The Willoughbys


A black comedy with energy and messages for kids and adults

The worst movies about kids getting rid of their parents both came out in 1994. Rob Reiner’s “North” was a mean-spirited and offensive hunk of garbage with the 12-year-old Elijah Wood suing his parents for divorce before going on a worldwide tour for new parents. Roger Ebert’s scathing review of that is one of the best pieces of literature. And before that Sissy Spacek gave her career’s worst performance as a bossy mom, a French fashion mom, a sporty mom, and a clown mom. I often look back at that film just to laugh at how bad the acting and filmmaking is.

The reason I’m bringing these losers up is because “The Willoughbys,” an animated film just released on Netflix, is based on Lois Lowrey’s book about children who hate their unloving parents so much, that they devise a plan to send them away. It’s a CGI film designed to look like stop-motion, and its attention to detail is almost in the vein of a pop-up book. Even the hair looks like it’s made from yarn, and this looks great. Just as long as this type of CGI doesn’t erase the hardworking stop-motion craftsmanship from existence.

Besides the animation, “The Willoughbys” may get exhausting at times, but if you look closely, you’ll find a good-hearted and silly black comedy with inspiration from “Matilda,” “James and the Giant Peach,” “Jimmy Neutron: Boy Genius,” “Coraline,” and “Willy Wonka and the Chocolate Factory.” And it’s certainly much more lively and considerate than “North” and “Trading Mom.”

In the movie, we see the Willoughby parents (voiced by Martin Short and Jane Krawkoski) rejecting, starving, and neglecting their four kids every step of the way, while blaming their oldest son Tim (voiced by Will Forte) for their so-called misfortunes. He’s basically the only member of the family who wants to live up to the Willoughby family name with their mustaches, old-fashioned manners, and grace; while his sister Jane (voiced by Alessia Cara in her acting debut) aspires to be a singer and their twin brothers both named Barnaby (voiced by Sean Cullen) are just plain creepy (one of the reasons being that they both share the same sweater).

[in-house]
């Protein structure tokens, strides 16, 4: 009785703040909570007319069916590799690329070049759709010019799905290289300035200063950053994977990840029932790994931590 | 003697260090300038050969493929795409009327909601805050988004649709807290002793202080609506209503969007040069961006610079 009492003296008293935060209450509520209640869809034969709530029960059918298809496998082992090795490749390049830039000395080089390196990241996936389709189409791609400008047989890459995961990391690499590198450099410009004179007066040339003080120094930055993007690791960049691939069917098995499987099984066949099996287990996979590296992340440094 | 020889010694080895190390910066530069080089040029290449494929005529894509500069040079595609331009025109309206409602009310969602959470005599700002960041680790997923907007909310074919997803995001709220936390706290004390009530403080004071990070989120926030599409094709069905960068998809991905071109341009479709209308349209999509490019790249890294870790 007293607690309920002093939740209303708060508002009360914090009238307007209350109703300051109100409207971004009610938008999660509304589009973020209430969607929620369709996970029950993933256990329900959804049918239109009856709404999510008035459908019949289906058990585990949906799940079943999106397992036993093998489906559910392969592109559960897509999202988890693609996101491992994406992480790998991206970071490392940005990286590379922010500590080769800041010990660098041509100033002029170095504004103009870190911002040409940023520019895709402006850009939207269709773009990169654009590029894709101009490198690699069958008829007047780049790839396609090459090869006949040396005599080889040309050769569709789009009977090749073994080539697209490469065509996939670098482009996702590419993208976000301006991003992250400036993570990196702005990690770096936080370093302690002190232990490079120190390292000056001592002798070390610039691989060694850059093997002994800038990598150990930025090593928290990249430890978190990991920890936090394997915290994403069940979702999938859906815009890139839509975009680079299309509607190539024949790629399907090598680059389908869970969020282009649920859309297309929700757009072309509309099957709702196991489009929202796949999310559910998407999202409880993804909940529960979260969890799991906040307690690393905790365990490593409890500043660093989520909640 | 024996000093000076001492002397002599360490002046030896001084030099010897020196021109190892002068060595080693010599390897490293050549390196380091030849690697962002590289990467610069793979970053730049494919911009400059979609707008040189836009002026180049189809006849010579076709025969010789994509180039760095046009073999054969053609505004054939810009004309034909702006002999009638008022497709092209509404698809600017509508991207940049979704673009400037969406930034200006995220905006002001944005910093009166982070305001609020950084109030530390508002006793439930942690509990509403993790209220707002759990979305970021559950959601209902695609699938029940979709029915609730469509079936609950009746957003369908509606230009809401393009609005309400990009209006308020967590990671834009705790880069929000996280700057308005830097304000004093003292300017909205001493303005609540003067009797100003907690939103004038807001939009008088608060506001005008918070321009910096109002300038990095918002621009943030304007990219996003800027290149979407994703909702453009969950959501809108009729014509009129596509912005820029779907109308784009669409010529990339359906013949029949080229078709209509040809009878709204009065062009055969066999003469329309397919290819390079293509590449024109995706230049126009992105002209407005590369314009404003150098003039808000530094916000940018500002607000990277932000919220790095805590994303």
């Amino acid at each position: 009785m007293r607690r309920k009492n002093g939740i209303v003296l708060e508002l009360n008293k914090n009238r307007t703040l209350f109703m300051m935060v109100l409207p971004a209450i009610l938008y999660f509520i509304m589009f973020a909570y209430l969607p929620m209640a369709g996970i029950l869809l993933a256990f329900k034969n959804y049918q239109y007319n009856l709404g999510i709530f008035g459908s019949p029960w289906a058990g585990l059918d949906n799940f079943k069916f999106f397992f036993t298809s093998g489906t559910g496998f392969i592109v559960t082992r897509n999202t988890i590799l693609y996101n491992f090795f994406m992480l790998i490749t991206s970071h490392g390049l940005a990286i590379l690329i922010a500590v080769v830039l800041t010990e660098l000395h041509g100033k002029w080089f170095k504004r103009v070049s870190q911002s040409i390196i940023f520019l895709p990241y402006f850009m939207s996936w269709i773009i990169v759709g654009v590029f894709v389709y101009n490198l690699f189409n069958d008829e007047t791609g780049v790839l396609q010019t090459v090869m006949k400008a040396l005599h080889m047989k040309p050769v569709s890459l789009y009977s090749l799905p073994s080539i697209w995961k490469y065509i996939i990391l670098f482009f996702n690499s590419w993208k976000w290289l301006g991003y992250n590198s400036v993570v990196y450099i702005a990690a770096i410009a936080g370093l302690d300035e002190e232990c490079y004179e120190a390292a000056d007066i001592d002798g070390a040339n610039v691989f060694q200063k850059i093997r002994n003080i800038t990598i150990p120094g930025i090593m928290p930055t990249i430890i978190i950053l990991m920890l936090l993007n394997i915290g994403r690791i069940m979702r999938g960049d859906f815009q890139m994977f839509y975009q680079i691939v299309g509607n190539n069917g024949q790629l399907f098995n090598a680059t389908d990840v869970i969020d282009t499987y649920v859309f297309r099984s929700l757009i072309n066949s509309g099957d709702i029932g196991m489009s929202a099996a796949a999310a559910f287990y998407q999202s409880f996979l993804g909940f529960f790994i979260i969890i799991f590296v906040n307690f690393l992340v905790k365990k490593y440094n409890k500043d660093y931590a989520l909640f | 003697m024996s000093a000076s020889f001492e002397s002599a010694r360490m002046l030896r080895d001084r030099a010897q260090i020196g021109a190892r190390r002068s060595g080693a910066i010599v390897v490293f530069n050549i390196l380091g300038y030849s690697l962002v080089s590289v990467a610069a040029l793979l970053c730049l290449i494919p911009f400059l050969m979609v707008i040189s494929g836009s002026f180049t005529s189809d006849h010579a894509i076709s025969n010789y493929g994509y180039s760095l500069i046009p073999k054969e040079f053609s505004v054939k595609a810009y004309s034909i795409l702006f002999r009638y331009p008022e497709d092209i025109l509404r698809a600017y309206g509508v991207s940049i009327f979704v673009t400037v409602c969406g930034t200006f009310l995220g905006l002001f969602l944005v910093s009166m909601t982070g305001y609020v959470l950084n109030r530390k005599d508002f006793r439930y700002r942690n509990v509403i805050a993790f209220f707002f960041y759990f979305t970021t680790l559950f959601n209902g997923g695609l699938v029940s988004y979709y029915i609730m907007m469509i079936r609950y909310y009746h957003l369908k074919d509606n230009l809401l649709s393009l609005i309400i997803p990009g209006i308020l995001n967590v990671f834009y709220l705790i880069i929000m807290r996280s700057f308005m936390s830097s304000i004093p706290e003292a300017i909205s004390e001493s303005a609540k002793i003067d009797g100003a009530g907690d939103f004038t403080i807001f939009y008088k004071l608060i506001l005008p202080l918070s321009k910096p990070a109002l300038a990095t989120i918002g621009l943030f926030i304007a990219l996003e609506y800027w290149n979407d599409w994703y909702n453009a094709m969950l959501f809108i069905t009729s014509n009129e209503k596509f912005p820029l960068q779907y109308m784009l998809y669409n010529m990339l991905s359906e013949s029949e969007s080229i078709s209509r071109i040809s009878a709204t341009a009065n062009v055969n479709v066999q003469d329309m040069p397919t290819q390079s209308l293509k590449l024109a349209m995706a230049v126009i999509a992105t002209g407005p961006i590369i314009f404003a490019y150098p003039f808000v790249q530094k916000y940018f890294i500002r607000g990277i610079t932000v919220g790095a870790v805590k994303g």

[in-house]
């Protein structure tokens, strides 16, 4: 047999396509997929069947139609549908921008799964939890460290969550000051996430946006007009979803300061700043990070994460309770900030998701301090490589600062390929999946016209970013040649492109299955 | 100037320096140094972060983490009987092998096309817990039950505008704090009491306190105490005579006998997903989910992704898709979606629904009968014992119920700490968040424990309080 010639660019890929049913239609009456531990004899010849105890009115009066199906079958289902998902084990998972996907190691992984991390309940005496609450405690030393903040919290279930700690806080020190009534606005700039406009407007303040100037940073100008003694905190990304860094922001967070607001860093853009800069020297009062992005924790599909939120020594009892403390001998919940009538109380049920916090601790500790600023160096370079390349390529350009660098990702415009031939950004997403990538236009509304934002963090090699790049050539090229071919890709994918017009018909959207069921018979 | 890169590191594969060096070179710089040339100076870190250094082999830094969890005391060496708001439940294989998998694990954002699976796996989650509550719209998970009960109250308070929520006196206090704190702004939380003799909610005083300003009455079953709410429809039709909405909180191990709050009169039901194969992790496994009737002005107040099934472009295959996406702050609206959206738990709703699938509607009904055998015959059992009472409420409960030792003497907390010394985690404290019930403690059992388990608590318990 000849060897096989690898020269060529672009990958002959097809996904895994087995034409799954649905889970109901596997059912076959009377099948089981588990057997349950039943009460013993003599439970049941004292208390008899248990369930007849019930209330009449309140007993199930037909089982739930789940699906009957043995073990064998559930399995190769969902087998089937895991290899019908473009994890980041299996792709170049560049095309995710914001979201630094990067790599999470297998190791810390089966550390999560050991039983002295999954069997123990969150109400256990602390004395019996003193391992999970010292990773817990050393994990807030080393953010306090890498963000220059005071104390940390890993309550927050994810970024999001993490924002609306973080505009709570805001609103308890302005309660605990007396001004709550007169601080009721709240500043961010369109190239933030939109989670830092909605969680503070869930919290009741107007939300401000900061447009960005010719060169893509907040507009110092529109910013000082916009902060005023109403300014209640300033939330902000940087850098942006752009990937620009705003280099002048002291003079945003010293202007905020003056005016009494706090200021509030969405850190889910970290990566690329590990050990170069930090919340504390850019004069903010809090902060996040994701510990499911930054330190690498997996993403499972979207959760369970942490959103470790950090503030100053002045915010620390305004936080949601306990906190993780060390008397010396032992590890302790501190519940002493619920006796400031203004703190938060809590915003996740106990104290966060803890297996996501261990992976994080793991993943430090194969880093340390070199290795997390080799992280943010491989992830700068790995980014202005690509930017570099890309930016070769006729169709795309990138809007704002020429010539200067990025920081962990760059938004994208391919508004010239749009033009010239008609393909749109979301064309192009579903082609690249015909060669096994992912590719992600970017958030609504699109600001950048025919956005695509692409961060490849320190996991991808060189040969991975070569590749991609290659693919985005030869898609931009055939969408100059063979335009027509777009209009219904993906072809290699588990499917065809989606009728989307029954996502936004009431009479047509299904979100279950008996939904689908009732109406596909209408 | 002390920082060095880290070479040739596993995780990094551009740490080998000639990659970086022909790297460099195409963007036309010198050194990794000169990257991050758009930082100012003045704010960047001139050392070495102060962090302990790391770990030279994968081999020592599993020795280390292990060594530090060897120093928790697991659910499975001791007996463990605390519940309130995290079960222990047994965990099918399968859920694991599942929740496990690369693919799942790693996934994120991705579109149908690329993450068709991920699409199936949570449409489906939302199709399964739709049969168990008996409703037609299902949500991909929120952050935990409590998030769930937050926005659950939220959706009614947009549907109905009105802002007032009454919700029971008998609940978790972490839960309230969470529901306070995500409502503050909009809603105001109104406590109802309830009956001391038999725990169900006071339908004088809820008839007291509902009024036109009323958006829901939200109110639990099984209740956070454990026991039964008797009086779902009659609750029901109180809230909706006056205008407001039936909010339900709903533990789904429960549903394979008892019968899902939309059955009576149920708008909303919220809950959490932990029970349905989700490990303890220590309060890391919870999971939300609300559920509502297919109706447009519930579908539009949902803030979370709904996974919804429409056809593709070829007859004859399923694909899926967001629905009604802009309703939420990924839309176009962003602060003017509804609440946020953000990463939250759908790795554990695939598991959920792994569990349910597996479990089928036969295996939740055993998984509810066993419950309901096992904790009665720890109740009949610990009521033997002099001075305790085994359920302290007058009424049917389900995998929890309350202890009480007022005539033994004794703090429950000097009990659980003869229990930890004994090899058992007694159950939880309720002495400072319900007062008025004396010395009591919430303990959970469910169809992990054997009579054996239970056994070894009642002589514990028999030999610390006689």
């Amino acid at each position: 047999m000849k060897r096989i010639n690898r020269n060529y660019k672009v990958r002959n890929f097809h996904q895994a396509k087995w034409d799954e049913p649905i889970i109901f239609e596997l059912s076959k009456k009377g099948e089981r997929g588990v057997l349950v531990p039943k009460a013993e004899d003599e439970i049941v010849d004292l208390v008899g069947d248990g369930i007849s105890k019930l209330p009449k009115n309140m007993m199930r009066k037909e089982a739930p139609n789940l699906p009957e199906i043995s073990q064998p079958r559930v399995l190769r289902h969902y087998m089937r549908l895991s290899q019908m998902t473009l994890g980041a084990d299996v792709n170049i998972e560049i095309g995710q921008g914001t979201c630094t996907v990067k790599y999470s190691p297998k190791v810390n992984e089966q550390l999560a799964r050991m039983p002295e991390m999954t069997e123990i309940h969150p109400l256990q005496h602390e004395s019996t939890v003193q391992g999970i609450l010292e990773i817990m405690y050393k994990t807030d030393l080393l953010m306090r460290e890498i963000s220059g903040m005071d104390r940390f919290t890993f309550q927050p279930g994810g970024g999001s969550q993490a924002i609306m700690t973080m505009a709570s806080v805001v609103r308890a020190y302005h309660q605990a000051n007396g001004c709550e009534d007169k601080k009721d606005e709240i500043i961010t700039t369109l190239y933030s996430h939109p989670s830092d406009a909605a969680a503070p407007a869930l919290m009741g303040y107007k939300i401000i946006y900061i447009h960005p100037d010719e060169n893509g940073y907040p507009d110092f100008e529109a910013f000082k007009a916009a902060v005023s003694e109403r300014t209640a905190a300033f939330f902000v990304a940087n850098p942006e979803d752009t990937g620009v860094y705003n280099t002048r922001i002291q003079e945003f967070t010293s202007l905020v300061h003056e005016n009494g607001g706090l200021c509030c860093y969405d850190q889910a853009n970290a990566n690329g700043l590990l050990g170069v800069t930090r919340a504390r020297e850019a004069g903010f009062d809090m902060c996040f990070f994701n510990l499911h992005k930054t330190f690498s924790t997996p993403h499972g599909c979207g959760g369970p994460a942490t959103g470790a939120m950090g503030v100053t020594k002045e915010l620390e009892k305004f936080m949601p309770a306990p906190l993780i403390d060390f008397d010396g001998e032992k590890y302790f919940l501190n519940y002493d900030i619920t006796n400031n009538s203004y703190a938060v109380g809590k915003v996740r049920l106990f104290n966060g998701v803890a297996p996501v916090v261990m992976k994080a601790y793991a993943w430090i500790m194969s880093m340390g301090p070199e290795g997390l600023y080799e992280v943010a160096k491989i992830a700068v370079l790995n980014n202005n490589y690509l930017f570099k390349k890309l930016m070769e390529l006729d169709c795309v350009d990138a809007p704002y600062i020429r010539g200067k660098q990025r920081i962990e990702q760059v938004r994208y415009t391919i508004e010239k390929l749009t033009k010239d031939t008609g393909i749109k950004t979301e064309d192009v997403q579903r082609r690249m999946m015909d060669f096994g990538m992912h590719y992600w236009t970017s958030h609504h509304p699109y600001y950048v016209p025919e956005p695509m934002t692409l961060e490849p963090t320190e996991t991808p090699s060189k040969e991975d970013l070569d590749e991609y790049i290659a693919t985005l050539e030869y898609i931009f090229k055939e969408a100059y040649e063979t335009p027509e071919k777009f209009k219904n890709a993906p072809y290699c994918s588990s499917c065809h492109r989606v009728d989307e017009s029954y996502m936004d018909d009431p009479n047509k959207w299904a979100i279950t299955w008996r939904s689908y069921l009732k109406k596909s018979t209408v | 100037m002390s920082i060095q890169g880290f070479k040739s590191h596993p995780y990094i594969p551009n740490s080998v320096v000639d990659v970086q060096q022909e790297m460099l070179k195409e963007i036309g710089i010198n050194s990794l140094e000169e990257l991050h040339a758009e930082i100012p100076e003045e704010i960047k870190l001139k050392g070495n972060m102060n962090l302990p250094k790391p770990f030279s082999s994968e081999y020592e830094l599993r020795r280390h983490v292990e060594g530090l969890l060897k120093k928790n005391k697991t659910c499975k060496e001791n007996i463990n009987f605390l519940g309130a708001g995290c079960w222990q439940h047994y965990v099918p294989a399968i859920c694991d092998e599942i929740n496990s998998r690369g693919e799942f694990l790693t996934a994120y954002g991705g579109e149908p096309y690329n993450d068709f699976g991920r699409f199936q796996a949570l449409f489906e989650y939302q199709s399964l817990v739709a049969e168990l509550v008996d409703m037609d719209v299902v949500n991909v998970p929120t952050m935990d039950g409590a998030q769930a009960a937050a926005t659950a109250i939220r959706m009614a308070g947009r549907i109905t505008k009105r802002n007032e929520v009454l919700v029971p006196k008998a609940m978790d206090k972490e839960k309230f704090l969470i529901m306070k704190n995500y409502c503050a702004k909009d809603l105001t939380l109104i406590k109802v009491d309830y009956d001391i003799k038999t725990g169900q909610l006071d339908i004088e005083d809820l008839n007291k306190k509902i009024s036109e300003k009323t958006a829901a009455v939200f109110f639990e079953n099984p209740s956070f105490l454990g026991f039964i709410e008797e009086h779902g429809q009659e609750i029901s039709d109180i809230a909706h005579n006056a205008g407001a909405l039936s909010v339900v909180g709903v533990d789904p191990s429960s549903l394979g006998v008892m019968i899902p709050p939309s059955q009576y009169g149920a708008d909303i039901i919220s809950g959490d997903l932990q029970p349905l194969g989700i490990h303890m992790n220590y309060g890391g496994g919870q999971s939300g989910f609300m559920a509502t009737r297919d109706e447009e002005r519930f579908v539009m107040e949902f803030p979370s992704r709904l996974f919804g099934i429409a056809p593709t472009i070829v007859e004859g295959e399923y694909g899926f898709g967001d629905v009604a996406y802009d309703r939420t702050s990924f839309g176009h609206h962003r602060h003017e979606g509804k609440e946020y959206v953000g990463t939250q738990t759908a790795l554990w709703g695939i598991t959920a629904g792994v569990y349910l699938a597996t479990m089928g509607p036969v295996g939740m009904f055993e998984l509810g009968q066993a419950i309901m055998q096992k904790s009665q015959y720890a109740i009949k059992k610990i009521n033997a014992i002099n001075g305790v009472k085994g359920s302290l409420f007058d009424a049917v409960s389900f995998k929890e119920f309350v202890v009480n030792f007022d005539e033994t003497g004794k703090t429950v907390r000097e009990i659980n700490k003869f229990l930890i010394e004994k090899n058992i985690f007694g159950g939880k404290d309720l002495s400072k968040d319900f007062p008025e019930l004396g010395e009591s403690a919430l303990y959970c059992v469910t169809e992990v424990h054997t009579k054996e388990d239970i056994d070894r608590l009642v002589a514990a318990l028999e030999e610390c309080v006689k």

They give them a fake brochure, and the parents are so excited about its “No Children Allowed” policy, that they immediately drive away. But not after they hire a nanny, whom they think will be cheap and horrible. No, this nanny (voiced by Maya Rudolph) is spontaneous and loves children. Even she helps them, when they become the targets of child services.

The exhaustion I’m referring to is when we see Tim being stubborn in his lifelong mission to become a true Willoughby, and an orphaned baby having sugar rush. But we still see a likable spark in Tim, and Forte provides him with some solid voice work.

Cara makes an impressive acting debut with her age and singing voice as Jane, whose persistence and attitude makes her a smart young woman. Rudolph is exuberant as the nanny with the kind of motivation she provides in her Hormone Monstress character on “Big Mouth.” Short and Krakowski both sound like they’re having a fun time voicing selfish parents. Cullen uses silly voices as the Barnaby twins. Terry Crews also has a sweetness in him as the movie’s Willy Wonka-Commander Melanoff. And Ricky Gervais is witty and charming as the narrating cat, who sometimes thinks about himself in the story.

“The Willoughbys,” directed by Kris Pearn (“Cloudy with a Chance of Meatballs 2”), is sometimes mean and cynical, but it’s also colorful, silly, warmhearted, and often very funny.


Available for Streaming on Netflix

Categories: Animation, comedy, Family

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